I am looking forward to actually talking to you. My phone # is 801-654-1963.
    I am curious to know how you bacame so fascinated by a building you never got to see. When I
    was very little I went to Salt air when it was still open and the only thing I remember was I was too
    short to look over the side wall to see my cousin riding the bumper cars. When I returned to the
    abandoned resort as a teen in 1965, that wall wasn!t high up at all. Some of the bumper cars were
    still there however. When I walked into the pavilion I couldn’t figure out what it was. I thought it
    was a giant bowling alley. The fum house was there but pretty stripped down.
    One last thing I just remembered…(bare with me, its been a long time)…..The items created out
    of salt were modeled after a procedure used in the original Salt Palace located on 9th So. and State
    which burned down in 1910 and like Salt air the architect was Richard Kletting. I have an old postcard of that place. Until later –
    Steven O. Steele
    P.S.
    The sos in my wen site was for Save Our Salt air
    and my name.

     
  15. Steven Steele

    March 9, 2015 at 5:38 am

    Thanks for updating me with your current phone number. Perhaps I will give you a call next weekend. You got my mind on Salt air so much that later tonight I started rummaging threw some
    old photos and a lot more memories came floating back. I found a photo of myself standing on the
    big ‘S! on top of the center arch. I remember how scary it was because of how high up I was and
    so close to the edge. Sure wouldn’t! do something like that now. That triggered another thought.
    Years ago my friends and I found the decoration that originally was on top of the ‘S’. It was taken
    down years before the resort closed. Exactly when, I’m not sure. It was probably taken down shortly after the pavilion was constructed because it drew lightning strikes. I”m not really sure. But
    it was made of steel that held up large cement circles. The cement contained broken bottles and
    small pieces of glass. I guess the glass made the piece sparkle. It was very heavy so I would
    imagine its still where we last seen it. It was about a city block from the resort so I would imagine
    it was dumped in the lake when the water was high. Salt air was built on a peninsula of sodium
    sulfate and was the only place on the Great Salt Lake that could hold the weight of the pavilion. I
    found a lot of pictures of parts of resort that were put in at a later date and they show where the
    cement floor had given way and there were big holes in the cement. But the first pilings came from Spanish Fork canyon (if I remember correctly ) and they were as sturdy as the day they steamed them into the lake bed. The Salt air I remember was rebuilt on the same pilings as the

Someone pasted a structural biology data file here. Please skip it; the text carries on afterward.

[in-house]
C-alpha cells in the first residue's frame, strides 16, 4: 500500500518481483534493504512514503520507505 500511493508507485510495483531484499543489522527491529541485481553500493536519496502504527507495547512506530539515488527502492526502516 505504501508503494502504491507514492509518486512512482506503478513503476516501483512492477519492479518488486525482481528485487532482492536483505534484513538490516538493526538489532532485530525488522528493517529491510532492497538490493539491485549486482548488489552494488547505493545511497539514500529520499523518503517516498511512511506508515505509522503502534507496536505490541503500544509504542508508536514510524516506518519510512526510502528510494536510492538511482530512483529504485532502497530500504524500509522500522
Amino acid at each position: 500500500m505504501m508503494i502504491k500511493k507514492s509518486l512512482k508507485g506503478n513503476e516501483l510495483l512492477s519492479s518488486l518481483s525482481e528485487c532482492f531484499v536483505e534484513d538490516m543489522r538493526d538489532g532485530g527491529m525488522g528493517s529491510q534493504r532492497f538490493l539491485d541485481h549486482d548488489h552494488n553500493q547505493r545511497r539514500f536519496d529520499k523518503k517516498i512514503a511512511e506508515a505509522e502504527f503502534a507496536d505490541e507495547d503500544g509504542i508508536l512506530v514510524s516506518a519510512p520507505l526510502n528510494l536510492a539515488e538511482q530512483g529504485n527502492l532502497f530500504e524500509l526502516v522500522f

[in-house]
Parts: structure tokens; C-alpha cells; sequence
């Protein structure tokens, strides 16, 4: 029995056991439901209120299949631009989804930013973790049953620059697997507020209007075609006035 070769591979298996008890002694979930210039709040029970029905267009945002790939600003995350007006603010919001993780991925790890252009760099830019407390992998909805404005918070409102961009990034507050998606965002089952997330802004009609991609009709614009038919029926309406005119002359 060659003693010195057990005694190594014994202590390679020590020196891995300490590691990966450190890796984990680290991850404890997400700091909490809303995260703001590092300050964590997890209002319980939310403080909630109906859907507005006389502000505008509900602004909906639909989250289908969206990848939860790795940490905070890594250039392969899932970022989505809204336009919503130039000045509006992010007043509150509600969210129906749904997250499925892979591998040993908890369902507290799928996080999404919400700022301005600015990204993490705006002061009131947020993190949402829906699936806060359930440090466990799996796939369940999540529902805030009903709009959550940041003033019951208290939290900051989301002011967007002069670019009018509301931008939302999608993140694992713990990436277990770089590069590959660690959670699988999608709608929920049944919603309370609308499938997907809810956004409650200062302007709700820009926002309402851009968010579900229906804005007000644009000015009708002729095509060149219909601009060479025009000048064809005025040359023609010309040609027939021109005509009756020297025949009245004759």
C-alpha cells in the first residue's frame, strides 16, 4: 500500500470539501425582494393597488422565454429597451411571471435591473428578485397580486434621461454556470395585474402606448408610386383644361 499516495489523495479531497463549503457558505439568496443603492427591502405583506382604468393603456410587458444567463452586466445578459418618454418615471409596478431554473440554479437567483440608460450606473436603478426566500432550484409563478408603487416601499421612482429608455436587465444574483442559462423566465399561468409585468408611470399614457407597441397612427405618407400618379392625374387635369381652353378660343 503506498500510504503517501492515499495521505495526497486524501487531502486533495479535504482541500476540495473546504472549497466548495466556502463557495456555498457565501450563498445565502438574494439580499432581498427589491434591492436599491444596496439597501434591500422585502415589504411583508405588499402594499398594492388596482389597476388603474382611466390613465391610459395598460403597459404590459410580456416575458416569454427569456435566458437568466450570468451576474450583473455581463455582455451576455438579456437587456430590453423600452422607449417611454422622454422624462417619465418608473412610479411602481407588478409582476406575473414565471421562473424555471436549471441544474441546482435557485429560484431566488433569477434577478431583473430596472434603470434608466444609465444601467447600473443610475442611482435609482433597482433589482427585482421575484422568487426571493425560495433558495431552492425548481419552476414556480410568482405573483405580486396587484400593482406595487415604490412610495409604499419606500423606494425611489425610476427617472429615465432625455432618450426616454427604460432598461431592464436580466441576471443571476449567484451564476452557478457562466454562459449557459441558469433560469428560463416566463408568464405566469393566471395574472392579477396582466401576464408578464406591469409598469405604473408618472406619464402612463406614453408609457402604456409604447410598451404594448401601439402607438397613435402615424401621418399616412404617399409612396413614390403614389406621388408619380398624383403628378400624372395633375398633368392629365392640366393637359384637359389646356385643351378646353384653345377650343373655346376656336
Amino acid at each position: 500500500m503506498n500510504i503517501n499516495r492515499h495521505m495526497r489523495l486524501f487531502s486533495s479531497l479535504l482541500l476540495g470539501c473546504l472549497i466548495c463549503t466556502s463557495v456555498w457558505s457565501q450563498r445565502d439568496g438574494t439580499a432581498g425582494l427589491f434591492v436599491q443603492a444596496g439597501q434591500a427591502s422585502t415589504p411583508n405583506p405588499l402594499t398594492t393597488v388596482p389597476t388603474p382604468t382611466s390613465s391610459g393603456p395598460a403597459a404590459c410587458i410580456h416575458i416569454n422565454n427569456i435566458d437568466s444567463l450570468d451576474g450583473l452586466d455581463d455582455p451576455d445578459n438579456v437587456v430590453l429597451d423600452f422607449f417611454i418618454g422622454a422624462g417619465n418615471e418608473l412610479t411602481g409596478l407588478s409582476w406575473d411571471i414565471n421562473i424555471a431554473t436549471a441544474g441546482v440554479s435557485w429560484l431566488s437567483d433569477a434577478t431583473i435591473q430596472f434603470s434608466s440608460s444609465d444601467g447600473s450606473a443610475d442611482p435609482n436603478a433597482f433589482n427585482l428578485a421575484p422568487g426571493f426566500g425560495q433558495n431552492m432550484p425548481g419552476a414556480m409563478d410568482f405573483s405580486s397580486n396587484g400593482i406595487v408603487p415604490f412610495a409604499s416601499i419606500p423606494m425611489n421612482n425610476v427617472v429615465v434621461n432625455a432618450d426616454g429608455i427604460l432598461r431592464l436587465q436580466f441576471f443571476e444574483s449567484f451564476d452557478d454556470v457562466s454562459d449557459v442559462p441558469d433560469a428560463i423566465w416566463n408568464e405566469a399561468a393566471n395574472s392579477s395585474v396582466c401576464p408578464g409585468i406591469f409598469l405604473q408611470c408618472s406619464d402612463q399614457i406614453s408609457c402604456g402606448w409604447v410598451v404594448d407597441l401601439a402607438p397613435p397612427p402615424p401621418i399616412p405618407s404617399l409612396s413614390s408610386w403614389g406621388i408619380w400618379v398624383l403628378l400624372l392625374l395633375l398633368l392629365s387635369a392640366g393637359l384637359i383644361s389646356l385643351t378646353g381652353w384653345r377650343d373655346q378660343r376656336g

previous one destroyed in the 1925 fire. I found a lot of snapshots of the places around Salt air
    I remember. I found some old photos of the Save Our Salt air meetings and the people who attended them. Again, I have you to thank for for sparking some old thoughts about Salt air. One
    of these days I need to go down to the historical society and have them make me a copy of the
    article the Tribune did on my hobby. The article was titled ‘A SALT SCENTED DREAM’ because I
    can!t find the one I had. I know they have one in their newspaper collection that I seen years ago.
    That’s enough nostalgia for me today.
    Steven O. Steele

     
  16. Steven Steele

    March 11, 2015 at 2:49 am

    Clint. Its been less than a half hour since I spoke with you. But after I hung up I was hunting the
    Instructions for my phone and found another big envelope and it had more photos of Salt air. On
    the top of the stack was a picture of Jay Slaughter out at antalope island. More arial shots of
    Salt air. Now I’m beginning to think Jay gave them to me around 1968. I’ve always been a nostalgia buff and a pack-rat. Somewhere around here I have some old color slides of Salt air too.
    Later
    Steven 0. Steele

     
    • Steven Steele

      March 20, 2015 at 2:25 am

      This afternoon I found a document dated May 18, 1922 . This was an agreement between
      T.S. Williams and the SALTAIR BEACH COMPANY in which Mr. Williams agreed to pay Salt air 60%
      of his gross earnings for a concession known as the Midnight Sun. This was located between the shooting gallery and the photo gallery. Salt air paid the light and power. Don’t have any idea what
      the Midnight Sun was. The agreement expired Sep.7 1922. 93 years ago , so just another piece of
      Great Salt Lake trivia.
      Steven O. Steele